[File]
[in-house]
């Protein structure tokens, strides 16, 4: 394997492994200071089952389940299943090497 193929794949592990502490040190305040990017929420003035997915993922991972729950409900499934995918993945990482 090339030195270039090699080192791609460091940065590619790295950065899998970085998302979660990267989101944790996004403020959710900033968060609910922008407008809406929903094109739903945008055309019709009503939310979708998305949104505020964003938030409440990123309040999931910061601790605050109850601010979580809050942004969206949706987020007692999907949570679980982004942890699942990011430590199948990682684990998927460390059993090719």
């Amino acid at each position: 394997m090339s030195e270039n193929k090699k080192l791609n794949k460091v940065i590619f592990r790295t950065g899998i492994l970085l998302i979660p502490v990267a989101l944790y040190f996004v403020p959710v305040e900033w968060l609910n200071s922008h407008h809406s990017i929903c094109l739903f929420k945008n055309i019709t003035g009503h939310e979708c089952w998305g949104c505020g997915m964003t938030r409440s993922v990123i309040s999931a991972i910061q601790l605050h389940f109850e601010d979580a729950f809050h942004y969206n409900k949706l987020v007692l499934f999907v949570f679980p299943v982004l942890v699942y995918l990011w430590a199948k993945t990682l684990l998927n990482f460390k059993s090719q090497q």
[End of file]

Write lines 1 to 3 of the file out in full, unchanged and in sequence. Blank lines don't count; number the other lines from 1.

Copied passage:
[in-house]
């Protein structure tokens, strides 16, 4: 394997492994200071089952389940299943090497 193929794949592990502490040190305040990017929420003035997915993922991972729950409900499934995918993945990482 090339030195270039090699080192791609460091940065590619790295950065899998970085998302979660990267989101944790996004403020959710900033968060609910922008407008809406929903094109739903945008055309019709009503939310979708998305949104505020964003938030409440990123309040999931910061601790605050109850601010979580809050942004969206949706987020007692999907949570679980982004942890699942990011430590199948990682684990998927460390059993090719």
């Amino acid at each position: 394997m090339s030195e270039n193929k090699k080192l791609n794949k460091v940065i590619f592990r790295t950065g899998i492994l970085l998302i979660p502490v990267a989101l944790y040190f996004v403020p959710v305040e900033w968060l609910n200071s922008h407008h809406s990017i929903c094109l739903f929420k945008n055309i019709t003035g009503h939310e979708c089952w998305g949104c505020g997915m964003t938030r409440s993922v990123i309040s999931a991972i910061q601790l605050h389940f109850e601010d979580a729950f809050h942004y969206n409900k949706l987020v007692l499934f999907v949570f679980p299943v982004l942890v699942y995918l990011w430590a199948k993945t990682l684990l998927n990482f460390k059993s090719q090497q």